These seeds came from Eden Organic Nursery Services, http://www.eonseed.com/
Sharon Astyk mentioned the moringa tree in "Gardening in a Changing Climate." She thinks that more people should grow them.
Two Fig trees from cuttings, from http://www.hybridpoplars.com/ covered with Blue-x tree shelters (http://www.growtube.com/products/treeshelter/). The stakes are old yucca stalks. We will see how they do.
Growing xeric landscape trees/plants in a miniature greenhouse. Grown from seed: Mimosa (Albizia julibrissin, front-big pot), Palo Verde (Cercidium - unknown species, rear -small pots), Apache plume (Fallugia paradoxa left,-small pot) in a miniature greenhouse on the deck.
Blossom from the century plant , Agave americana. This specimen was spotted in Kingston, NM.
This will produce about 30 pints of hearty stew. That is enough for two people to have dinner for a month.
We bought these from the farm down the road from us where we have bought our chile the last 3 years. These are Sandia hot. The farm roasts them and does a great job. No effort peeling them later because they are roasted to perfection. They are huge, meaty, and addictive. I only bought 25 lbs today, but needed it ASAP to finish more salsa and apple-green chile pie filling. I'll buy at least another 25 lbs, and hopefully 50 lbs, which should last until next harvest. This was the best harvest in years. These are the biggest chiles I've ever seen. Yum!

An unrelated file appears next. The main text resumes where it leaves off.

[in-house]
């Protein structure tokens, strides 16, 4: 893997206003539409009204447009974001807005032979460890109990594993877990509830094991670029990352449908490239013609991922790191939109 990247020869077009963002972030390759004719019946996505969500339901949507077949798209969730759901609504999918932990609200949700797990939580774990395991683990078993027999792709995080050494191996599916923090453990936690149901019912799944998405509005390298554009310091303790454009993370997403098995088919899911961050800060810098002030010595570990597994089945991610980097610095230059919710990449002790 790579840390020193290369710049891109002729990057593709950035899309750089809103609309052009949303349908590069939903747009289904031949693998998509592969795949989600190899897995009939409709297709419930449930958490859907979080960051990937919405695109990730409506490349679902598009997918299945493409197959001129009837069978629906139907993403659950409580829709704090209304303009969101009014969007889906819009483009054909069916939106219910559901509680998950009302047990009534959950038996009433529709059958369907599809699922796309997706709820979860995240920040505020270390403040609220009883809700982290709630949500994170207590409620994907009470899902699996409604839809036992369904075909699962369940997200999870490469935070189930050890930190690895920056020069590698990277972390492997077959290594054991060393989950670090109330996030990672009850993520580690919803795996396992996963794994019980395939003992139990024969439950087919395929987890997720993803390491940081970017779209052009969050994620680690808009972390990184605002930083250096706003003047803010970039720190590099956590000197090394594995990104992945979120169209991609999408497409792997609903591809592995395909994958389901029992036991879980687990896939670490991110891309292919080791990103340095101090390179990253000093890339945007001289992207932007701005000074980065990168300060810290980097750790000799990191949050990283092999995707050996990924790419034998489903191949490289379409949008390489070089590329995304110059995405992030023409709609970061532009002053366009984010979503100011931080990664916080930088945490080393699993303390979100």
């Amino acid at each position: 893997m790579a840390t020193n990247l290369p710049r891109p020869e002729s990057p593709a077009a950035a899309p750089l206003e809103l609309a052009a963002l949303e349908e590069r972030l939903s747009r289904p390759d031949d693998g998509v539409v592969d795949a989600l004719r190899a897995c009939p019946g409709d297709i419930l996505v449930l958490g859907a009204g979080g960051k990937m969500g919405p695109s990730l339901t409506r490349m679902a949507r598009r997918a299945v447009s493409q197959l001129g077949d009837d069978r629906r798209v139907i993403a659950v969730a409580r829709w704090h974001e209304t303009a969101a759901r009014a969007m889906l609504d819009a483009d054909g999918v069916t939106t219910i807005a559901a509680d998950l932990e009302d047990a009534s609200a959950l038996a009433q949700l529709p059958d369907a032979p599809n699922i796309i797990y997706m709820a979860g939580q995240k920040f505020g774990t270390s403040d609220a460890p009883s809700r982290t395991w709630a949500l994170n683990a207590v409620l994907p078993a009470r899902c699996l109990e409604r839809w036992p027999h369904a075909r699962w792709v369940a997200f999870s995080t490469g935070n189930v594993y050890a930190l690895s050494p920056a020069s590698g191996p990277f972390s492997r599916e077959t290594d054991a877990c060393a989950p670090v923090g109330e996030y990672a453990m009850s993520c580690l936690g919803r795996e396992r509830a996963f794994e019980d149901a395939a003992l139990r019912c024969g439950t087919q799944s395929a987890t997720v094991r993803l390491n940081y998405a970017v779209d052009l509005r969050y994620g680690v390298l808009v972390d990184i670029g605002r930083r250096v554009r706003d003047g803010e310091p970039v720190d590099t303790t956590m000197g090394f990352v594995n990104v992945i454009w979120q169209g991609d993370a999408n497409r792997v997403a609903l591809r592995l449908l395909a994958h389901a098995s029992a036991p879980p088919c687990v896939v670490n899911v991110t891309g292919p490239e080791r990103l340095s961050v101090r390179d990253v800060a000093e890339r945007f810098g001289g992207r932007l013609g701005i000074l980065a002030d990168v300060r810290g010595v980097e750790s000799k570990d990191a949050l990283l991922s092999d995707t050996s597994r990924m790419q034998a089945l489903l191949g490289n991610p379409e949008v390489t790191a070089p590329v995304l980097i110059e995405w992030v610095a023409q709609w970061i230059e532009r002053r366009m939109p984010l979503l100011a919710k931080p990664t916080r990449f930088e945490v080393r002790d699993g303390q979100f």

I picked these little girls up at the post office this morning. They spent the first 3 days of their life in transit. No food or water. They are making up for it now. I have 6 Easter Eggers and 2 Dominiques. They are peeping in happy mode right now. They are all supposed to be girls. We'll see. Actually I wouldn't mind having a rooster by mistake, but had I ordered one, I may have ended up with more than one and that would be very bad. One rooster per flock, unless you have a much bigger flock.
This past April I got 6 Americaunas from the feed store. They were so precious, friendly and appreciative. They were so much fun. One was named Amelia. I didn't have the fencing right and a dog found them. He used them as a personal play toy. I think he had been attracted to Amelia's declaration that morning that she was instead an Emilio.
This time my fence is ready to zap any threats to my chickies, but I think I will still opt for more reinforcements. I have a few weeks before these girls are ready to go outside, but they grow extremely fast.
I pressure canned this for many reasons.
The pressure canner is cooler and takes less water, and less energy, plus I don't have to lower the PH with vinegar or lemon juice like I would need to do per USDA guidelines if I water bath canned them. The texture between the two methods is the same. Not fresh, but it will be very welcome during the winter.
FORT BLISS, Texas – As soldiers stream home from Iraq and Afghanistan, the biggest charity inside the U.S. military has been stockpiling tens of millions of dollars meant to help put returning fighters back on their feet, an Associated Press investigation shows.
Between 2003 and 2007 — as many military families dealt with long war deployments and increased numbers of home foreclosures — Army Emergency Relief grew into a $345 million behemoth. During those years, the charity packed away $117 million into its own reserves while spending just $64 million on direct aid, according to an AP analysis of its tax records.